Barre marble cutters prepare headstones for soldiers

Print More

(Host) Memorial Day evokes the image of Arlington National Cemetery, with its rows of plain white headstones that stretch as far as the eye can see. Roughly 3,500 new markers are added to the burial ground every year. Those gravestones are being made by just a handful of young marble cutters in Barre.

VPR’s Lynne McCrea has this report.

(McCrea) Inside a cavernous granite shed in Barre, a small slab of white marble moves along a conveyor belt. The top of the stone is gently rounded and it has the distinctive look of all the headstones at Arlington National Cemetery.

(Martell) “They’re actually thirteen inches wide, four inches thick and forty-two inches high. And when they go to the veterans’ cemetery the bottom eighteen inches of the marker is buried in the ground.”

(McCrea) Jeff Martell is the president of Granite Industries of Vermont. His factory is the soul supplier of grave markers for Arlington. It also serves several other national cemeteries. Martell says that these days, most of the markers they make are for World War II veterans. But every week his crew turns out a handful of headstones bearing the words: “Operation Iraqi Freedom” This one on the conveyor belt is for a soldier who was born in: July, 1986, and died in April, 2005.

(Despault) ” It’s definitely harder seeing the Iraqi stones come through a lot of these people are my age or younger. And I’m only twenty-four years old. It just really hits home, you know? Yeah it really hits home. These people had a lot of life ahead of them but they lost it in war.”

(McCrea) Jared Despault is one of five men who work on the production line. They’re all in their twenties. And today they’re all covered with a fine white dust.

Huge diamond saws cut blocks of stone. James Pisano takes a stenciled sheet with letters cut out and carefully lines it up with the front of a headstone. Then he glues and pounds it into place.

(Pisano) ” Make sure all the air is out from underneath the letters. Otherwise, the centers of the letters will pop when we send it to the sandblasters.”

(McCrea) Next, Jared Despault moves the stone into a sand blast machine. It etches the letters into the stone. Despault then touches up the letters by hand.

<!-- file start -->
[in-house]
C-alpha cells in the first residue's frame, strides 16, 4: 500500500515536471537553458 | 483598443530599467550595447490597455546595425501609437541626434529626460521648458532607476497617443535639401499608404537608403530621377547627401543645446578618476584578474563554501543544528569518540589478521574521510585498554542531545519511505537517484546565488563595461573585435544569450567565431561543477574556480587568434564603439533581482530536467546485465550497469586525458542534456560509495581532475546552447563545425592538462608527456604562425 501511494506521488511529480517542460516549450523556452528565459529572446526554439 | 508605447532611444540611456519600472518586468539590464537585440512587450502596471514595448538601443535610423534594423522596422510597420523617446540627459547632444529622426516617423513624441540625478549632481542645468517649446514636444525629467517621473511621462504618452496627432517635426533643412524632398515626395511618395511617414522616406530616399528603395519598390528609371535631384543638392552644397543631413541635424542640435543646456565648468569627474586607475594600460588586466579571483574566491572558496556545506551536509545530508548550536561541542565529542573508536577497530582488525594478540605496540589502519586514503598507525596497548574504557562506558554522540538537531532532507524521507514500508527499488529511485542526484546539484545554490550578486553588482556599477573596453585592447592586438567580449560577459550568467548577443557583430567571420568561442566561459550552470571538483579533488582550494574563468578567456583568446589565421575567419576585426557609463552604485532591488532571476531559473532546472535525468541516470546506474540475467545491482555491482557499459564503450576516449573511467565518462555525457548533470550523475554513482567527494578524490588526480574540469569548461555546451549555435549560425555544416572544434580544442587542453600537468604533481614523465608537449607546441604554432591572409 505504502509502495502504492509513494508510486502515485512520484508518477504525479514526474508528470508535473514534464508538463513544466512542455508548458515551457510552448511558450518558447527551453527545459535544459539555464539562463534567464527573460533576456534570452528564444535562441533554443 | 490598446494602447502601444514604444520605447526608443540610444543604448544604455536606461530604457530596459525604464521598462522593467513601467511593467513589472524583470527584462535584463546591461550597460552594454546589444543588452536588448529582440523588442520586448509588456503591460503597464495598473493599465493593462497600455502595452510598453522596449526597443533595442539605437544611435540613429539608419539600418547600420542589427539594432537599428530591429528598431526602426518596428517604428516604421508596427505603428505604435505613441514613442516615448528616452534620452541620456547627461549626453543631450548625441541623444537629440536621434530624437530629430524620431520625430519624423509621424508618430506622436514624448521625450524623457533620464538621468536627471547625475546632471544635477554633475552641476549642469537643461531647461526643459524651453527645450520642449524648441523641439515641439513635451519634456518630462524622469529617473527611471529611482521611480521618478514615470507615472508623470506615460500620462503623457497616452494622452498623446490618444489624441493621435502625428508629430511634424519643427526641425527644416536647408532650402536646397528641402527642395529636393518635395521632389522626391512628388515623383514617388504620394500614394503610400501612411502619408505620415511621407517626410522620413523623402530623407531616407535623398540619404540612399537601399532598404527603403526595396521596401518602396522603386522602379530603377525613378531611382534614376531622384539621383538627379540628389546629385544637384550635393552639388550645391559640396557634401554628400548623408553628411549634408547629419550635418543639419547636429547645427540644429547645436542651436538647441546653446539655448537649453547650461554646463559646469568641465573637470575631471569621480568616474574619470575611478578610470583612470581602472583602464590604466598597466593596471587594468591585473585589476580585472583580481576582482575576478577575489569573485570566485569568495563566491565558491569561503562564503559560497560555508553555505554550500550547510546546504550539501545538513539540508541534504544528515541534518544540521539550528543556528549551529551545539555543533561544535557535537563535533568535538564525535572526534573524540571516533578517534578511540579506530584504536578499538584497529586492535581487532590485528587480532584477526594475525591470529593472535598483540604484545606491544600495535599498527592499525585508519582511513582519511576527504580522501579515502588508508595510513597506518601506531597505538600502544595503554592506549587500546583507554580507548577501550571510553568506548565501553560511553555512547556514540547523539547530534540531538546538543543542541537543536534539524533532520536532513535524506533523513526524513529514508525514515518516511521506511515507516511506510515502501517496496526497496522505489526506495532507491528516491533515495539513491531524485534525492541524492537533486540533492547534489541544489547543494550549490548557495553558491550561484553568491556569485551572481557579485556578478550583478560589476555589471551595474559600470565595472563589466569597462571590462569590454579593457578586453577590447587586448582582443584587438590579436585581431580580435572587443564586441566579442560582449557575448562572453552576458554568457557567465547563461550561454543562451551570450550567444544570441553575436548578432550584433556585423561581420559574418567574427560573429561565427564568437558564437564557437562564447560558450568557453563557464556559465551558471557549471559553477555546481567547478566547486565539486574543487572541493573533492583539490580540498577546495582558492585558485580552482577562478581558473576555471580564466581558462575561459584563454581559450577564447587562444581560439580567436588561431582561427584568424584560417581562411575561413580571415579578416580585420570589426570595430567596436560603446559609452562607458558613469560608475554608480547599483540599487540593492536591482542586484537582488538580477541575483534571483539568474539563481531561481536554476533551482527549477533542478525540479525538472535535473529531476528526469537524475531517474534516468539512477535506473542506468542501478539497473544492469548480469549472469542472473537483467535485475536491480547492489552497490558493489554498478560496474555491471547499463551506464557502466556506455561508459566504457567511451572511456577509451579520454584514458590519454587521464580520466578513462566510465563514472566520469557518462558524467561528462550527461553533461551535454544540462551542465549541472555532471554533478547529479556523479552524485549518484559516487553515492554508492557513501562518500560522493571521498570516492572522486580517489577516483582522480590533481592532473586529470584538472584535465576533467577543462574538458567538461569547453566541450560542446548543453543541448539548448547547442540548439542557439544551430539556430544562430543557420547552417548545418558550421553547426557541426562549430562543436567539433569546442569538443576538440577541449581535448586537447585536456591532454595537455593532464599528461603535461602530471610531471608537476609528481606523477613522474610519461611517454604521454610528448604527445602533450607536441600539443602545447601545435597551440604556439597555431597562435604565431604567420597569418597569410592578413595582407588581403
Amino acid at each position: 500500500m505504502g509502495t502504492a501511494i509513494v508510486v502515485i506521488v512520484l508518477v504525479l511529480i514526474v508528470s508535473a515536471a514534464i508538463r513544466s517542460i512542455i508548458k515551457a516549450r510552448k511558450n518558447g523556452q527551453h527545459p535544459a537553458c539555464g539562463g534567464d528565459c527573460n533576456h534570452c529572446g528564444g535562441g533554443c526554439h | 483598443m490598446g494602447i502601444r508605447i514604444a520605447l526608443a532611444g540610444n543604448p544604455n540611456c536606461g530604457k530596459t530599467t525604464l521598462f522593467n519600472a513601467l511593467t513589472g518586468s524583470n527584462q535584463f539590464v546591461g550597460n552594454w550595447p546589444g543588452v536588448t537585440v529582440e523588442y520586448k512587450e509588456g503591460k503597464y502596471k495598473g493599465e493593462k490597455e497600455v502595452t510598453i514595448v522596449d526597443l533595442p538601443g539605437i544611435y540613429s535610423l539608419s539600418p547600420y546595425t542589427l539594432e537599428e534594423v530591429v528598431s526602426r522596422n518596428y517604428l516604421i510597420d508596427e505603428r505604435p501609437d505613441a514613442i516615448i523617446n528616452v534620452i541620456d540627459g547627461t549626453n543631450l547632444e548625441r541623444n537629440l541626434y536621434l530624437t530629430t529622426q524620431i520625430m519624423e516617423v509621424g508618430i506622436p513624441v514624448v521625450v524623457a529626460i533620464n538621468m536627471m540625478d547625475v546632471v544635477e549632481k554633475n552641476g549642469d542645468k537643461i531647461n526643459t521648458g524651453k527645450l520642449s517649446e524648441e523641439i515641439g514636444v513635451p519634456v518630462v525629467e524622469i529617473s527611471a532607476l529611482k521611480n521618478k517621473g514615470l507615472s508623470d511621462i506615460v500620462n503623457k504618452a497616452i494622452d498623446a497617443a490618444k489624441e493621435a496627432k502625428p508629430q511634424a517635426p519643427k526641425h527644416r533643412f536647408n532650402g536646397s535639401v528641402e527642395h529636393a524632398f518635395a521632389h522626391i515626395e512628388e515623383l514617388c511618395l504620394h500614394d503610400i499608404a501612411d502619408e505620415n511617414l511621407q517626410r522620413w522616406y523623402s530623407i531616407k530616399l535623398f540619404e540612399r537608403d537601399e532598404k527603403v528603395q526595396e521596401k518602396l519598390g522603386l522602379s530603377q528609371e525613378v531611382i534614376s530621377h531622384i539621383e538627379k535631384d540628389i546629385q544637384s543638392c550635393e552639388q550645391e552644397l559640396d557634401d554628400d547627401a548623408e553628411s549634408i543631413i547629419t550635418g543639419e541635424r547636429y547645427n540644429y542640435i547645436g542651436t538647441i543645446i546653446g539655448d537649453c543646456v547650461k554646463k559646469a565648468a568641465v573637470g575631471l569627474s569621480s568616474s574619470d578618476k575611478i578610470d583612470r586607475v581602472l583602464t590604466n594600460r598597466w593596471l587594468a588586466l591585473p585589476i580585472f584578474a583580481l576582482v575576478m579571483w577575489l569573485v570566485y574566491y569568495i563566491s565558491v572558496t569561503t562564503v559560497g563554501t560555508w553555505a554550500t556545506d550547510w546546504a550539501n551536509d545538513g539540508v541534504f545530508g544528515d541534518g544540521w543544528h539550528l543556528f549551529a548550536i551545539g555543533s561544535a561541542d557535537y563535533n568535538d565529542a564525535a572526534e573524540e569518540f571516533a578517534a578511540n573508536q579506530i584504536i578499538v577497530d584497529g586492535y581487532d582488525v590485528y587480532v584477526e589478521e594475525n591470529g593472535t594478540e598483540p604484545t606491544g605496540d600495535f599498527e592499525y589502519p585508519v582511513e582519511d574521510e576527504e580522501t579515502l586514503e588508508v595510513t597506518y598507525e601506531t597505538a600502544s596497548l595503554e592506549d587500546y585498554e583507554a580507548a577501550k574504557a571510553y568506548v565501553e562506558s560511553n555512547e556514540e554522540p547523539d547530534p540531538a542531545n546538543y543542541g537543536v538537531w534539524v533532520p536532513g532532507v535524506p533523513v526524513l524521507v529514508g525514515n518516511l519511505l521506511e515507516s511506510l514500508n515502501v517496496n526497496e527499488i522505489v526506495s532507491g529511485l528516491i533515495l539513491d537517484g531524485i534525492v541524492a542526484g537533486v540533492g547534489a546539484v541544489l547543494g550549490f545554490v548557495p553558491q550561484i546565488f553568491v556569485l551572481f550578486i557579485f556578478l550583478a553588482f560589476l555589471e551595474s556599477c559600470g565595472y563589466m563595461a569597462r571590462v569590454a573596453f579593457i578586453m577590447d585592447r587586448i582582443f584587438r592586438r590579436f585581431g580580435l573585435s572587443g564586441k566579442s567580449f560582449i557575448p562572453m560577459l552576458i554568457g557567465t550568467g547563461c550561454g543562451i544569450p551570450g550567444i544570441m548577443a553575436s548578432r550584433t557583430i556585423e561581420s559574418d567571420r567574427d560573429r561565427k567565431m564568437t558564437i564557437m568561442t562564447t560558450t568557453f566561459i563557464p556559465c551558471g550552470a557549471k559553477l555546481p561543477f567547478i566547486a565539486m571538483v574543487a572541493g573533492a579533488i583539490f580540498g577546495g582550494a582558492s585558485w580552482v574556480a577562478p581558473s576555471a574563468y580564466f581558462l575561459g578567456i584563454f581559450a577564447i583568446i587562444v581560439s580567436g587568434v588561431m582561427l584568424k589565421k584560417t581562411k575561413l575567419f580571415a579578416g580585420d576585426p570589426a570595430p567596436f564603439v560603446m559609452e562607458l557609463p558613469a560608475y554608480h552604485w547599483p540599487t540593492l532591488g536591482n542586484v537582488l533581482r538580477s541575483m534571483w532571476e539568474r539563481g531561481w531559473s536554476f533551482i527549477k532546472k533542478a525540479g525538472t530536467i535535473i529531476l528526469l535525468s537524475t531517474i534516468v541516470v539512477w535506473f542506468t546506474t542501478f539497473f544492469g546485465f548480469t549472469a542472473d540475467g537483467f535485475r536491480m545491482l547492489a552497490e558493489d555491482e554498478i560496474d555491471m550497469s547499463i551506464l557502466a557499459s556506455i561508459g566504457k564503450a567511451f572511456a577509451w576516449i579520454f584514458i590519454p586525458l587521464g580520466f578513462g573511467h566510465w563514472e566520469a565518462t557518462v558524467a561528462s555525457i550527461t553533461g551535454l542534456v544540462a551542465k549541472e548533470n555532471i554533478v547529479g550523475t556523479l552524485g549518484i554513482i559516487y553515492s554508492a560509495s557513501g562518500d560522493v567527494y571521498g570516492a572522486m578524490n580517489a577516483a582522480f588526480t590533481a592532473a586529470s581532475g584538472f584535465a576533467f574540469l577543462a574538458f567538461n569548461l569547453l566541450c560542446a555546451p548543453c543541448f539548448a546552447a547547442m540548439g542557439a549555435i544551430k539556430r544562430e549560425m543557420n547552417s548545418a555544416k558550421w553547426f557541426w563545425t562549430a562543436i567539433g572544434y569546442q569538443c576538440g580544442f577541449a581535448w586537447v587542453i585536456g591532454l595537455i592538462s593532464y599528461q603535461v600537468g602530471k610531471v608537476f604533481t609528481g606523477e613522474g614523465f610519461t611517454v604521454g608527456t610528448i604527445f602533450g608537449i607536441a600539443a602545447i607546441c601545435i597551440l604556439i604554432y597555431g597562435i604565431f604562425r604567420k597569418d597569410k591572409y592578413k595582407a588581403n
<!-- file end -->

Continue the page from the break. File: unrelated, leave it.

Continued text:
(Despault) “What I’m specifically looking for is the letter depth to make sure I’m cutting the letters to the right depth. If it’s too shallow, it won’t look right in the cemetery. We just make sure to do a good job on the stones, basically.”

(McCrea) The work is both physical, and painstaking. Government regulations say measurements can’t be off by more than a 32nd of an inch. Ben Smith sands the marker. He looks for any imperfections beginning with the stone itself, which has to be the whitest marble.

(Smith) Pretty much the stone that we need to use is the best would be pure white with just a very little color in it, meaning all the letters will show up better with no black or brown in the background. No cracks no pits. Tip top shape.”

(McCrea) These stone cutters can sound matter-of-fact about their work. But they are keenly aware of the significance of each marker.

(Smith) “We just try to do the best we can do with each monument for the soldiers. These people’s families go to the cemeteries. And actually, from what I’ve been told, they hug and they cry on the stones. So you gotta take a lot of pride in what you’re doing.”

(McCrea)A radio is usually on while the stone cutters work. They listen to country music, Rush Limbaugh, and the latest news from Iraq. The war has been deeply felt in Vermont. But Jared Despault says he doesn’t dwell on the politics of the conflict.

(Despault) You know, I’m just doing my job basically. I don’t get too mixed up in the politics of it. I don’t watch the news enough to say if, you know, what’s going on is right or wrong. All’s I know is that I’m an American and I support my country.

(McCrea) Making headstones for Arlington National Cemetery has become an important ‘niche market’ for granite industries. It has given the company regular business at a time when others in the local industry are struggling. But company president, Jeff Martell, says making the soldiers monuments is more than just business.

(Martell) “I’ve been to Arlington myself, and it’s pretty moving to see families – wives, children at the headstone. And um, going through the cemetery and seeing the work that you do in place and the amount of people that go through there it has an impact. I’m actually kind of proud of being a part of history, and honoring the veterans”.

(McCrea) At day’s end, the small white headstone belonging to a soldier named ‘Sam’ gets finely sanded, boxed and shipped out. Then Granite Industries of Vermont grows quiet until tomorrow, when there will be another 90 grave markers to make.

For Vermont Public Radio, I’m Lynne McCrea.

Comments are closed.